Grifols Biologicals Chief Executive Willie Zuniga, right, with Gregory G. Rich, chief executive of Grifols Shared Services

Grifols Biologicals Chief Executive Willie Zuniga, right, with Gregory G. Rich, chief executive of Grifols Shared Services Photo by Ringo Chiu.

Some leaders of the growing Los Angeles biosciences industry deserve ample credit for recruiting the next generation of biotech workers and entrepreneurs.

Take Willie Zuniga. The chief executive of Grifols Biologicals Inc. has his hands full producing plasma-derived medicines for rare chronic conditions such as hemophilia.

But he’s also made it a mission to hire workers in and around his native east Los Angeles, home of the Spanish-owned Grifols S.A. plant in El Sereno.

“The most rewarding thing, for me personally,” said the soft-spoken chief executive during a recent visit, “is creating more job opportunities for the folks in the local community and Los Angeles.”

Grifols S.A. has poured $350 million into the 36-acre campus since it took over Alpha Therapeutic Inc. more than a decade ago, tripling the size of its El Sereno work force to 1,200 employees, with more expected in coming months.

Many point to its chief executive as the local guru for bioscience work force development.

Zuniga was born and raised in working-class El Sereno and nearby Lincoln Heights, and attended two years of college with a dream of becoming a medical doctor. Then he got married young, had a daughter, and hit the bricks instead of the medical library stacks.

He landed a job in 1979 at Alpha Therapeutic, starting as an entry level manufacturing tech producing blood-derived proteins. He was 21. He’s now company president, having worked in just about every area of the plant.

He went to nearby Cal State Los Angeles to finish his bachelor’s degree. But he never forgot his roots – not in El Sereno, nor on the factory floor.

Zuniga and other Grifols execs have since fanned out across East Los Angeles to spur interest in science and biotech – from grade schools to community colleges to four-year universities.

They’ve lectured at-risk students, hosted seminars and conducted tours of the densely packed hilltop campus, where “Grifols” is now etched in Dodger blue. They’ve also sponsored after school programs, taught summer science academies and helped build 16 Habitat for Humanity homes for needy residents.

The recruiting efforts have helped spur the development of biotech programs at Citrus College, Los Angeles Trade Technical College and Los Angeles Valley College. The company met with Cerritos College and Los Angeles Mission College to discuss programs there.

And Zuniga has never ceased to support his Cal State alma mater – now an emerging leader in biotech – where he serves on a presidential advisory board.

“We are very close partners with Grifols,” said Robert Lopez, spokesman for Cal State L.A. “They’re one of our strongest allies in the community.”

Grifols has hired more than 150 students in conjunction with biotech programs at local community colleges. More than 100 of its employees are Cal State L.A. grads.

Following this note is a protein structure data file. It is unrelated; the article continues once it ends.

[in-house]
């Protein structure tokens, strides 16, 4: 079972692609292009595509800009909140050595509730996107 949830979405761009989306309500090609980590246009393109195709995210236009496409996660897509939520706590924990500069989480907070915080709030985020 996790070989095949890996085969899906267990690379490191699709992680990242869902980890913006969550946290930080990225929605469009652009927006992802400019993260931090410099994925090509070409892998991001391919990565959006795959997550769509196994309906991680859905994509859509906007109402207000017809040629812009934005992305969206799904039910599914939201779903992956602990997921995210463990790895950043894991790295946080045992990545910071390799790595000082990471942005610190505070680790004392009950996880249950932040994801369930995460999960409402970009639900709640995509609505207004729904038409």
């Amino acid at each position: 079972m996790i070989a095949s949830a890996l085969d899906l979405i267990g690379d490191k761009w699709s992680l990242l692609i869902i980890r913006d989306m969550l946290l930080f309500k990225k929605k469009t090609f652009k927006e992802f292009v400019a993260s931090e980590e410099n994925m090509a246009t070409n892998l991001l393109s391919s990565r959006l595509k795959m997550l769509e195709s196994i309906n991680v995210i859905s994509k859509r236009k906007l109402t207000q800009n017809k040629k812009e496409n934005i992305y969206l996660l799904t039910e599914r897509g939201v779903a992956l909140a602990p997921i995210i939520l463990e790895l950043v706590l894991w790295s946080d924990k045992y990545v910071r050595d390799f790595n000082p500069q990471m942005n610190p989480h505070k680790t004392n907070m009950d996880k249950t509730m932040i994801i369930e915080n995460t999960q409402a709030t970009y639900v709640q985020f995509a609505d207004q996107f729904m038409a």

“Willie has been, over the years, the leader of support for workforce development,” said Wendie Johnston, director of the Pasadena Bio Collaborative Incubator. “He’s so charismatic, the students want to follow him home. His message is: ‘You can make a difference in the lives of those who are born with defective immune systems.’ And the students, they want to help them.”

Rare Recognition

Johnston, grand dame of biotech instruction, has been no slouch in supporting the L.A. bio petri dish herself.

The diminutive professor of natural sciences at Pasadena City College retired in 2011 after 44 years, having anchored its biotech program and mentoring legions of promising science students.

She now serves as the director of the training program for the Pasadena Bio Collaborative – which she helped open in 2004. The organization provides hands-on biotech training at 10 community colleges throughout the region.

Cal State L.A. last month bestowed its first LA BioStar Award on Johnston in recognition of her service to the region’s burgeoning bioscience industry.

“Wendie has been a great partner of Cal State L.A.,” said Howard Xu, director of incubator development at L.A. BioSpace, during a ceremony for LA BioStart boot camp grads.

Backed by Bud

Then there’s Robert “Bud” Bishop, the dynamic chief executive of the Pasadena Bio incubator, which now rents wet lab space to 21 start-up companies.

The veteran biotech executive with a Ph.D. from USC in biochemistry had launched his career at Baxter International Inc., moved into management at American Hospital Supply Corp. and Allergan Inc., before serving as chairman and chief executive of the now defunct AutoImmune Inc.

Early last year he replaced retiring Pasadena Bio chief executive Bruce A. Blomstrom to shepherd the next flock of nascent business start-ups – without pay.

Staff reporter Dana Bartholomew can be reached at or (323) 556-8333.

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